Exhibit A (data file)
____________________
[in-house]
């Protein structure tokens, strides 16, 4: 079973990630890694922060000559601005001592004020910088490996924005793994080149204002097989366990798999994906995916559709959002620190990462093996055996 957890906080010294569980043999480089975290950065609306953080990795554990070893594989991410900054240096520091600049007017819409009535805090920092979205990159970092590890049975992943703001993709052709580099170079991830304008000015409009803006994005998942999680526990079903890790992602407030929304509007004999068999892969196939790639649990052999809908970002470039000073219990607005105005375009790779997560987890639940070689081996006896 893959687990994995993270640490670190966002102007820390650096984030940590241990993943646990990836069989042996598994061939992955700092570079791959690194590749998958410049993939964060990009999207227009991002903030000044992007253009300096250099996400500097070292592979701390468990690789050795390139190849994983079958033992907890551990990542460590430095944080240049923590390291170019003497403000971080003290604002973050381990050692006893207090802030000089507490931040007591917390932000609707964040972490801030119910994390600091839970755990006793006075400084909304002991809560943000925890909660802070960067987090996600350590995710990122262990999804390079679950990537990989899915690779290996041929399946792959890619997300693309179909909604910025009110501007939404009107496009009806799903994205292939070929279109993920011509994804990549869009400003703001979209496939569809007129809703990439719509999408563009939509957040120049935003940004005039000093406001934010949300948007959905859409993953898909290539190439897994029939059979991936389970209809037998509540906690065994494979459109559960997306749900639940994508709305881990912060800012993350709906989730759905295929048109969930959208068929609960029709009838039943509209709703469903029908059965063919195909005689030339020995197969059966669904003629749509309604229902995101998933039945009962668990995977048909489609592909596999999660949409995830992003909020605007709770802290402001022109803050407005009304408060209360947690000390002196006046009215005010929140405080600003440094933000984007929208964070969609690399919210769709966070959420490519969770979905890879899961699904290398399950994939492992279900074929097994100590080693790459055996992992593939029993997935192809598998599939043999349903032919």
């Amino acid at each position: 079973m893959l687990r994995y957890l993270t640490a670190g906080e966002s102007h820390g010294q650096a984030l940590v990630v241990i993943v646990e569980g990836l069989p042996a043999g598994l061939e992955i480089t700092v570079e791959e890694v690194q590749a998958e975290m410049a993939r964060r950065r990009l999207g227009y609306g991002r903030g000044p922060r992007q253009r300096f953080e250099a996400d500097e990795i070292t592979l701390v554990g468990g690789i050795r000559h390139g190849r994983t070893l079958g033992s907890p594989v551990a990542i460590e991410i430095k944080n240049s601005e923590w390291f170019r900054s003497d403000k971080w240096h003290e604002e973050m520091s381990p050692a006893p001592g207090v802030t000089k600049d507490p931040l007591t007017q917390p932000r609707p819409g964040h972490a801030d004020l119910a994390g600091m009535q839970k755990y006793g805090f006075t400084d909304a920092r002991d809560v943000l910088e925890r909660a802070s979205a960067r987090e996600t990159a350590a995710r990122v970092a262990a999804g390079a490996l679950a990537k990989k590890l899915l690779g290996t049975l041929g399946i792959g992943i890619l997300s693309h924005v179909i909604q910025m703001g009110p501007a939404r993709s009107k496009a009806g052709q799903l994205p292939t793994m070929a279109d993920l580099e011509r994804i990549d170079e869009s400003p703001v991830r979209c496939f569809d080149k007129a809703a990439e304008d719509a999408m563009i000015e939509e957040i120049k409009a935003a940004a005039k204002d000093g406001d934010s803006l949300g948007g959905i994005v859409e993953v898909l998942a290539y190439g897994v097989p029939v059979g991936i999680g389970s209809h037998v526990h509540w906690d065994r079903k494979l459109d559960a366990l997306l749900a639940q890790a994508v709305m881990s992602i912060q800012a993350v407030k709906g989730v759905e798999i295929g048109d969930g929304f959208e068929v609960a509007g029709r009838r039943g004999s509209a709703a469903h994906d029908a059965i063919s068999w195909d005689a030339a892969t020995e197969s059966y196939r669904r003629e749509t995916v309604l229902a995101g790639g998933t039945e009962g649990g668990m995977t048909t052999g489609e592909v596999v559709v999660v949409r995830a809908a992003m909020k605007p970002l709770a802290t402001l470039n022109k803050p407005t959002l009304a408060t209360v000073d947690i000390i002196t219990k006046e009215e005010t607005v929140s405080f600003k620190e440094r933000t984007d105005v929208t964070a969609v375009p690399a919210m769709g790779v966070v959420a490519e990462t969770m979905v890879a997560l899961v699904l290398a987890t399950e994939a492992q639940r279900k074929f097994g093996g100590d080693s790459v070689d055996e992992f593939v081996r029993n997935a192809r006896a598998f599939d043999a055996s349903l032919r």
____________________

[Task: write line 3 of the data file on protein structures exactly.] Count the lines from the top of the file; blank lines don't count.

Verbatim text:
């Amino acid at each position: 079973m893959l687990r994995y957890l993270t640490a670190g906080e966002s102007h820390g010294q650096a984030l940590v990630v241990i993943v646990e569980g990836l069989p042996a043999g598994l061939e992955i480089t700092v570079e791959e890694v690194q590749a998958e975290m410049a993939r964060r950065r990009l999207g227009y609306g991002r903030g000044p922060r992007q253009r300096f953080e250099a996400d500097e990795i070292t592979l701390v554990g468990g690789i050795r000559h390139g190849r994983t070893l079958g033992s907890p594989v551990a990542i460590e991410i430095k944080n240049s601005e923590w390291f170019r900054s003497d403000k971080w240096h003290e604002e973050m520091s381990p050692a006893p001592g207090v802030t000089k600049d507490p931040l007591t007017q917390p932000r609707p819409g964040h972490a801030d004020l119910a994390g600091m009535q839970k755990y006793g805090f006075t400084d909304a920092r002991d809560v943000l910088e925890r909660a802070s979205a960067r987090e996600t990159a350590a995710r990122v970092a262990a999804g390079a490996l679950a990537k990989k590890l899915l690779g290996t049975l041929g399946i792959g992943i890619l997300s693309h924005v179909i909604q910025m703001g009110p501007a939404r993709s009107k496009a009806g052709q799903l994205p292939t793994m070929a279109d993920l580099e011509r994804i990549d170079e869009s400003p703001v991830r979209c496939f569809d080149k007129a809703a990439e304008d719509a999408m563009i000015e939509e957040i120049k409009a935003a940004a005039k204002d000093g406001d934010s803006l949300g948007g959905i994005v859409e993953v898909l998942a290539y190439g897994v097989p029939v059979g991936i999680g389970s209809h037998v526990h509540w906690d065994r079903k494979l459109d559960a366990l997306l749900a639940q890790a994508v709305m881990s992602i912060q800012a993350v407030k709906g989730v759905e798999i295929g048109d969930g929304f959208e068929v609960a509007g029709r009838r039943g004999s509209a709703a469903h994906d029908a059965i063919s068999w195909d005689a030339a892969t020995e197969s059966y196939r669904r003629e749509t995916v309604l229902a995101g790639g998933t039945e009962g649990g668990m995977t048909t052999g489609e592909v596999v559709v999660v949409r995830a809908a992003m909020k605007p970002l709770a802290t402001l470039n022109k803050p407005t959002l009304a408060t209360v000073d947690i000390i002196t219990k006046e009215e005010t607005v929140s405080f600003k620190e440094r933000t984007d105005v929208t964070a969609v375009p690399a919210m769709g790779v966070v959420a490519e990462t969770m979905v890879a997560l899961v699904l290398a987890t399950e994939a492992q639940r279900k074929f097994g093996g100590d080693s790459v070689d055996e992992f593939v081996r029993n997935a192809r006896a598998f599939d043999a055996s349903l032919r």